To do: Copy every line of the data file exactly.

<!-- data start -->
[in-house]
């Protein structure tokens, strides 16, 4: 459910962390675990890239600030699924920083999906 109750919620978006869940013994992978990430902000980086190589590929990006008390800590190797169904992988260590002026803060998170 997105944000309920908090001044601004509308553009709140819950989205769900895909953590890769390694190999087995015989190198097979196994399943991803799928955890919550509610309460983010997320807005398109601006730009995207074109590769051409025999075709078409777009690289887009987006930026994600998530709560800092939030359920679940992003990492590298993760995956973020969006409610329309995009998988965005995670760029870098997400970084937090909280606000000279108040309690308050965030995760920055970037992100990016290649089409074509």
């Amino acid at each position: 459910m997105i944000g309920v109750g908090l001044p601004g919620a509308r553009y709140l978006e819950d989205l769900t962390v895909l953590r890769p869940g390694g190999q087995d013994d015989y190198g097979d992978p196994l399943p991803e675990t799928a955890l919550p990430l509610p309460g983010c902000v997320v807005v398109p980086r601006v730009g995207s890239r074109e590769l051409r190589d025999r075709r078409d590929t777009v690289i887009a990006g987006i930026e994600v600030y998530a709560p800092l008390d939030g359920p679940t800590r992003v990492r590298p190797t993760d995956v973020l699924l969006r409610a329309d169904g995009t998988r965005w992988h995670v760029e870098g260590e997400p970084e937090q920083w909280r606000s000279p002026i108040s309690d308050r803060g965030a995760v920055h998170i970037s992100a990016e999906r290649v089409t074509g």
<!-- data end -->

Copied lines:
[in-house]
């Protein structure tokens, strides 16, 4: 459910962390675990890239600030699924920083999906 109750919620978006869940013994992978990430902000980086190589590929990006008390800590190797169904992988260590002026803060998170 997105944000309920908090001044601004509308553009709140819950989205769900895909953590890769390694190999087995015989190198097979196994399943991803799928955890919550509610309460983010997320807005398109601006730009995207074109590769051409025999075709078409777009690289887009987006930026994600998530709560800092939030359920679940992003990492590298993760995956973020969006409610329309995009998988965005995670760029870098997400970084937090909280606000000279108040309690308050965030995760920055970037992100990016290649089409074509």
């Amino acid at each position: 459910m997105i944000g309920v109750g908090l001044p601004g919620a509308r553009y709140l978006e819950d989205l769900t962390v895909l953590r890769p869940g390694g190999q087995d013994d015989y190198g097979d992978p196994l399943p991803e675990t799928a955890l919550p990430l509610p309460g983010c902000v997320v807005v398109p980086r601006v730009g995207s890239r074109e590769l051409r190589d025999r075709r078409d590929t777009v690289i887009a990006g987006i930026e994600v600030y998530a709560p800092l008390d939030g359920p679940t800590r992003v990492r590298p190797t993760d995956v973020l699924l969006r409610a329309d169904g995009t998988r965005w992988h995670v760029e870098g260590e997400p970084e937090q920083w909280r606000s000279p002026i108040s309690d308050r803060g965030a995760v920055h998170i970037s992100a990016e999906r290649v089409t074509g």